Kelly Law March 2018


When a Law Firm Performs Like a TEAM The Power of Real Teamwork


s March arrives, spring sports kick into high gear. For my 11-year old son, it’s all about baseball. He can’t wait to step into the batter’s box and swing for the fences. In previous years, I’ve been an assistant coach on his team, but as he’s moved up through the age groups, it’s gotten a little too serious for me to offer any real help because I’m real bad. Still, I’m proud of him as he rounds the bases, giving the sport his all and working seamlessly with the team. It’s clear to me that in the six years he’s been playing baseball, he’s learned some invaluable lessons that will serve him well in life. One thing I learned from my days as an assistant coach is that teamwork doesn’t happen overnight. At the beginning of the season, the entire team is in shambles — this was especially true when my son was a little tyke playing T-ball. The second baseman is staring off into the distance as a ground ball rolls past. When he finally manages to scoop it up, his teammates aren’t ready and alert to catch his throw. As a result, what should be an easy out turns into a home run for the opposition.

1 Teamwork is as central to our law practice as it is to a baseball team. While there will always be a specific attorney or paralegal on our team who focuses on your case, our clients receive the expertise and attention of every lawyer and paralegal in the office, no matter how big or small their case may be. Many firms keep their attorneys in their own lanes with a competitive and stringent atmosphere, but at Kelly Law, creativity and collaboration are vital parts of our day-to-day operations. As a result, our clients benefit from a variety of perspectives, ensuring every legal strategy is examined and no stone is left unturned. While my days filling the Gatorade jugs for my son’s team may be over, I still find myself looking for coachable moments. As someone who works closely with a team every day, I’ve learned that teamwork is critical for true success. Anyone can hit a ball or try a case with enough training, but it takes a community of individuals operating like a well-oiled machine to achieve serious results. As I watch my son out on the field, pitching and swinging his bat, I can tell he’s getting a head start on learning that lesson. But by the end of the season, the best teams operate as a single unit. Everyone is striving toward the same goal, celebrating each other’s successes and learning from their failures. Soon enough, they’re no longer picking grass in the outfield and chasing butterflies; they’re winning and singing elaborate chants in the dugout.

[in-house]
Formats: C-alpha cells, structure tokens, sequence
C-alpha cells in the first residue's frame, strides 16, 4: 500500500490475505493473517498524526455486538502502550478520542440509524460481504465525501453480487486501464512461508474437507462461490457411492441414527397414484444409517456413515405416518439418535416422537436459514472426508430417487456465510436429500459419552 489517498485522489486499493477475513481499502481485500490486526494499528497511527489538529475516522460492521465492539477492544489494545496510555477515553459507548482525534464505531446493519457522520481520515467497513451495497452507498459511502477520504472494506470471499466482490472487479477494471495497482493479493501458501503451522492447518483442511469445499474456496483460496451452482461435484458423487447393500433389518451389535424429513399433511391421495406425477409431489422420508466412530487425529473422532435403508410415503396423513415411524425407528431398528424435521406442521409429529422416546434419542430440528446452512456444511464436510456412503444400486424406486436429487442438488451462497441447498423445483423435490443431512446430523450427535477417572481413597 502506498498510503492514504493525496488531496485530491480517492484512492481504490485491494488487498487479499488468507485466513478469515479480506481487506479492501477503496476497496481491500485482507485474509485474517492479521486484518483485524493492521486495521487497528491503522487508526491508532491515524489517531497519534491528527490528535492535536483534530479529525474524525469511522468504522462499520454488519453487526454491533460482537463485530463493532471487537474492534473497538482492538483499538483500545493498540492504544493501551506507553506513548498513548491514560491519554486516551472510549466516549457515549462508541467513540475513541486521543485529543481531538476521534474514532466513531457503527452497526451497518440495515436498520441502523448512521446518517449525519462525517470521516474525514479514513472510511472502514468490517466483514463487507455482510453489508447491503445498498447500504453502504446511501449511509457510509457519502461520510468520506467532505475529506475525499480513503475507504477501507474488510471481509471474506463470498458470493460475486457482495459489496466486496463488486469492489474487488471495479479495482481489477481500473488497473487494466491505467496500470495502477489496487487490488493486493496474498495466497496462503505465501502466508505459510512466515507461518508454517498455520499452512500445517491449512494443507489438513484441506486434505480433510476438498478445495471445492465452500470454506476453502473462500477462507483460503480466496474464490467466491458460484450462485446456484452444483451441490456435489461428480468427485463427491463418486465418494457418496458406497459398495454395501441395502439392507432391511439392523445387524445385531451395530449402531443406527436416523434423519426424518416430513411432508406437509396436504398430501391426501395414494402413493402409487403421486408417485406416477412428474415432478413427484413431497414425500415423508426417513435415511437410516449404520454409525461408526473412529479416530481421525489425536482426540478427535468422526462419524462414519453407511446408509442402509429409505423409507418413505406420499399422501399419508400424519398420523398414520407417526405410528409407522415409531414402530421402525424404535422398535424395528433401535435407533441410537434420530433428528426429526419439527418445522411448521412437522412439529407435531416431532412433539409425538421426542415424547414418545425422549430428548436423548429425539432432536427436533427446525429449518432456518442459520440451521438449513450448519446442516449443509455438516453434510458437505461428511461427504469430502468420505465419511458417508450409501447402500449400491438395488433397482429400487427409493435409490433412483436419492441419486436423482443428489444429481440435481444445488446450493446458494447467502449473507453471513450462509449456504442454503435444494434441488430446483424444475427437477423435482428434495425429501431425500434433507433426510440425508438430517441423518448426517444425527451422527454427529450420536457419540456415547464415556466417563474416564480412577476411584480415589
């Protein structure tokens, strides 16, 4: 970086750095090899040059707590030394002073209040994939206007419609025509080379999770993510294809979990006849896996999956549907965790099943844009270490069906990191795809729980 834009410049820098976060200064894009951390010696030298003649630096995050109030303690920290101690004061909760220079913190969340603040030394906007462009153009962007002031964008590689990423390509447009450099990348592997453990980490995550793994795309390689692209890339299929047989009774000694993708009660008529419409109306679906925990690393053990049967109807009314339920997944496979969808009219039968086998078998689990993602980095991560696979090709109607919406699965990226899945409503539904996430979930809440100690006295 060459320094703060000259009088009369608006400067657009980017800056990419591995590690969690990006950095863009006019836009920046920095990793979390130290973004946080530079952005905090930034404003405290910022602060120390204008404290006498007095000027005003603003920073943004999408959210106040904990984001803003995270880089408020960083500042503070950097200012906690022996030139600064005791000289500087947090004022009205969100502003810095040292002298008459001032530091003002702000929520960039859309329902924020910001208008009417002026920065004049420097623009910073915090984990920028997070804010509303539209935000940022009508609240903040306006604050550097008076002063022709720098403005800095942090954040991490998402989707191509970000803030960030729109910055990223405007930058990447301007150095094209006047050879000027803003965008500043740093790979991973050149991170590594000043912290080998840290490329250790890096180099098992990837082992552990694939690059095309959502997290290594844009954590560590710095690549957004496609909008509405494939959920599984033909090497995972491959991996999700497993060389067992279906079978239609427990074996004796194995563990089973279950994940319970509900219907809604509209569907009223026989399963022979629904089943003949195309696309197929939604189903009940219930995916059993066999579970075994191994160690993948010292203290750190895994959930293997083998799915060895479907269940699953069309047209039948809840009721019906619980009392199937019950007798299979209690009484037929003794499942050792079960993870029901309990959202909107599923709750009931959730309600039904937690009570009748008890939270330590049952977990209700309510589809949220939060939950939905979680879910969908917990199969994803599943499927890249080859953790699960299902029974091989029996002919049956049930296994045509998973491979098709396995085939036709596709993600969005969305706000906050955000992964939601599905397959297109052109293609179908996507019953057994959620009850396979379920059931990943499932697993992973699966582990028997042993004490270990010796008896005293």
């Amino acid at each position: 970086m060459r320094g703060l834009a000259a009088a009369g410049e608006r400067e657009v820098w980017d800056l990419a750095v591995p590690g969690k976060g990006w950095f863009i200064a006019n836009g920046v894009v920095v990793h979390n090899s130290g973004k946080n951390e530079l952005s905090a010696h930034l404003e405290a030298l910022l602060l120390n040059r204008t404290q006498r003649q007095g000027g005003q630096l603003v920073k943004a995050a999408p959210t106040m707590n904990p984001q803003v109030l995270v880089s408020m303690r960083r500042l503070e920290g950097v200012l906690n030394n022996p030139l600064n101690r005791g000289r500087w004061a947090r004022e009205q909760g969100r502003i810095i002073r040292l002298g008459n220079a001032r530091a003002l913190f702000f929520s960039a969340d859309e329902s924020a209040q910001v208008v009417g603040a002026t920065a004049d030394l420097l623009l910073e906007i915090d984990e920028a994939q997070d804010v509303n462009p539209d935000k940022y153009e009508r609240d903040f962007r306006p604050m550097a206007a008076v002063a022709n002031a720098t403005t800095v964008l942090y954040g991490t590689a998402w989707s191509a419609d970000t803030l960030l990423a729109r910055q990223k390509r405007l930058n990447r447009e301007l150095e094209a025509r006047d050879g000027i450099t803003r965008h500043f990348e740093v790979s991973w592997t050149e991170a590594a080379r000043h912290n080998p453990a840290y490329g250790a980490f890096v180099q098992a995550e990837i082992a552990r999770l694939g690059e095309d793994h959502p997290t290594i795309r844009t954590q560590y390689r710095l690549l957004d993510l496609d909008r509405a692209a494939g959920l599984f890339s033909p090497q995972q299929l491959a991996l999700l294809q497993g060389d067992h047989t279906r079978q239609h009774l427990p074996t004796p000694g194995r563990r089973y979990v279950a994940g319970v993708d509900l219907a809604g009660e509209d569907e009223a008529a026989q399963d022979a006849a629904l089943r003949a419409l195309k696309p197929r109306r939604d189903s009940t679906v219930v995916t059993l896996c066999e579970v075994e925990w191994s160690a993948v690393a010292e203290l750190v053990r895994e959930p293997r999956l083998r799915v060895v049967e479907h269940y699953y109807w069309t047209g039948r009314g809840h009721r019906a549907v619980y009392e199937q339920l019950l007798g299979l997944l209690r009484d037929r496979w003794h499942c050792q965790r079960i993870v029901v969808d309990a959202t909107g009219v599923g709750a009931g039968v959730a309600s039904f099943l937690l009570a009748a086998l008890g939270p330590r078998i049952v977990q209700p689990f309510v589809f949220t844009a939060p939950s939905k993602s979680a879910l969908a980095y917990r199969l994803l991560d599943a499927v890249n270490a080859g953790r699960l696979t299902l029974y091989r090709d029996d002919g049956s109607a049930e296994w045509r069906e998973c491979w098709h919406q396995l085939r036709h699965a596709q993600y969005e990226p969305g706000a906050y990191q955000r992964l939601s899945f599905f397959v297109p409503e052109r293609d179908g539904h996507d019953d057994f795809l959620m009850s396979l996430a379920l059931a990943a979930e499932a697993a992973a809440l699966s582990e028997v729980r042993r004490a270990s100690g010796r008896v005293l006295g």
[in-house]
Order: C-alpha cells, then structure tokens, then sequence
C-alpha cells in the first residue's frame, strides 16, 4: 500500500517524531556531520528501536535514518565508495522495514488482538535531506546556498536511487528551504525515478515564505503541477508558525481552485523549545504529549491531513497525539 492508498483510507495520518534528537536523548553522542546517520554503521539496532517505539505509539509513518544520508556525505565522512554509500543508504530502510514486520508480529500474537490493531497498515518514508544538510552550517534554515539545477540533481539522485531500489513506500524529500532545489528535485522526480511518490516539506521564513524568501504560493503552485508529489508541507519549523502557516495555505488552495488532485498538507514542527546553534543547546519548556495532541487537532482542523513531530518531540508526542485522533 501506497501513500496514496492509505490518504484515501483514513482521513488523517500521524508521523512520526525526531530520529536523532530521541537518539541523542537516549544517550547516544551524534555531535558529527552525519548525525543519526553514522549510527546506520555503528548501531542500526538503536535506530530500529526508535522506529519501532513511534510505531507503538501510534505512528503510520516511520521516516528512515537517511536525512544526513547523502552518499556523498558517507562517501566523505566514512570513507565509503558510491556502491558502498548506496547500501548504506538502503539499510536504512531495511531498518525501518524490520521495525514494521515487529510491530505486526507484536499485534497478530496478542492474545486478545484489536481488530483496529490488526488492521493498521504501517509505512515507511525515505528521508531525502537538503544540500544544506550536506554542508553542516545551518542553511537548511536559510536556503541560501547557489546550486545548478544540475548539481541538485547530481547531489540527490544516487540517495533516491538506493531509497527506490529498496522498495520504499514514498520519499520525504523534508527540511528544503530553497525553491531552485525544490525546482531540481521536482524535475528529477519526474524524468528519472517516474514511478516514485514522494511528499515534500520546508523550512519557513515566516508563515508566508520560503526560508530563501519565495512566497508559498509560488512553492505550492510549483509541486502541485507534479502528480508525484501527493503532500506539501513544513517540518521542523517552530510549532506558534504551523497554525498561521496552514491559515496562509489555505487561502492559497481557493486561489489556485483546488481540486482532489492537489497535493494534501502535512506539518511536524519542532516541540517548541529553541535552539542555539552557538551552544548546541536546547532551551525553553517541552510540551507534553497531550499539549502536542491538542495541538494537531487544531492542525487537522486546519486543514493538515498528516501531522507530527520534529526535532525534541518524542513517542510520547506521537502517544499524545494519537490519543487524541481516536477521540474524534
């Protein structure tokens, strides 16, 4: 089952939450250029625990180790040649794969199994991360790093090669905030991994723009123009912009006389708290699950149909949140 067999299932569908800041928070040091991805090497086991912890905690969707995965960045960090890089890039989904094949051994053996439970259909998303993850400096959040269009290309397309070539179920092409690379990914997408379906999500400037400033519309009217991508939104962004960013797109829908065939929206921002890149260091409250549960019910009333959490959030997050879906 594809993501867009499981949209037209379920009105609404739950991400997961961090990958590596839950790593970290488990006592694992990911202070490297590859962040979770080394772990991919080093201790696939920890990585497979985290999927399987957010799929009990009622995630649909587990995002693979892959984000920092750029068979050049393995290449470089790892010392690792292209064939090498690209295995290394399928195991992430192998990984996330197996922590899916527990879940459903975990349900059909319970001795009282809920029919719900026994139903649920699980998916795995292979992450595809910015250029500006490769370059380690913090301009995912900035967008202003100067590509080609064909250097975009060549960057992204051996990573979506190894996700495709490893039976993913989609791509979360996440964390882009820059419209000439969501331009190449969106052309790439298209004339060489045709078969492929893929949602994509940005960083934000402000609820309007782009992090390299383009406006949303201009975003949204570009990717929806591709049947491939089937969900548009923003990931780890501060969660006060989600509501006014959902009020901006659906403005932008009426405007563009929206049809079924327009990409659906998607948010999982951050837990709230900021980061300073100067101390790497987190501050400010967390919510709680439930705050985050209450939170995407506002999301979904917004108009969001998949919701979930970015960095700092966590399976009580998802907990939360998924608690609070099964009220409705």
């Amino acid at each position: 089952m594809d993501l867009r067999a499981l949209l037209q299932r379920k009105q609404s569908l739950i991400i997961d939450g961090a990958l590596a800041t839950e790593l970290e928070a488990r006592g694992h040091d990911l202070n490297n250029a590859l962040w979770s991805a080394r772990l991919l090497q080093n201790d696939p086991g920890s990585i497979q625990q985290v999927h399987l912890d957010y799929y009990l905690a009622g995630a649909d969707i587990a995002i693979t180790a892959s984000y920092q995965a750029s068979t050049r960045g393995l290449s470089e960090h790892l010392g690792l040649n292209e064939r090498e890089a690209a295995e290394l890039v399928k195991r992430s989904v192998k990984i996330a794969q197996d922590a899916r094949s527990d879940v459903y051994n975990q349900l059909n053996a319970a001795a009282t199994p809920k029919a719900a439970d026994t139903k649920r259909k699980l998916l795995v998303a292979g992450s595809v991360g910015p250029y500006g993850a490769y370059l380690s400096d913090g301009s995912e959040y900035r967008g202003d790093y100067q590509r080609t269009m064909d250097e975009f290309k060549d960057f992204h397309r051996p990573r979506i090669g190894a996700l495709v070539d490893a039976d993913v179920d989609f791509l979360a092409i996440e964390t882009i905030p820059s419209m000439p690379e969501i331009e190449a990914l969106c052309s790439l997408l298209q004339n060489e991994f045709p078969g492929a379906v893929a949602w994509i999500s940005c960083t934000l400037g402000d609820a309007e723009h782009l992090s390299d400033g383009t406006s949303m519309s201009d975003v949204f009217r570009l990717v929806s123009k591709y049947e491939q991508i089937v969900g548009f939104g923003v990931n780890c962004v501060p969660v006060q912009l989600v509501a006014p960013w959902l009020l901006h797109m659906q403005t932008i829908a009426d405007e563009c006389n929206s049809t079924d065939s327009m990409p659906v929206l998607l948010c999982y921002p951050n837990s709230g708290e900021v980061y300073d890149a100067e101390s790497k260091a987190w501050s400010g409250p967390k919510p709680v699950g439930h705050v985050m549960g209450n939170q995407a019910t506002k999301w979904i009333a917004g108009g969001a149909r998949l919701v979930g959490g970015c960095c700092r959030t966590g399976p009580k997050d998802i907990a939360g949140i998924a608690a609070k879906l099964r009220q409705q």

–Michael Massucci



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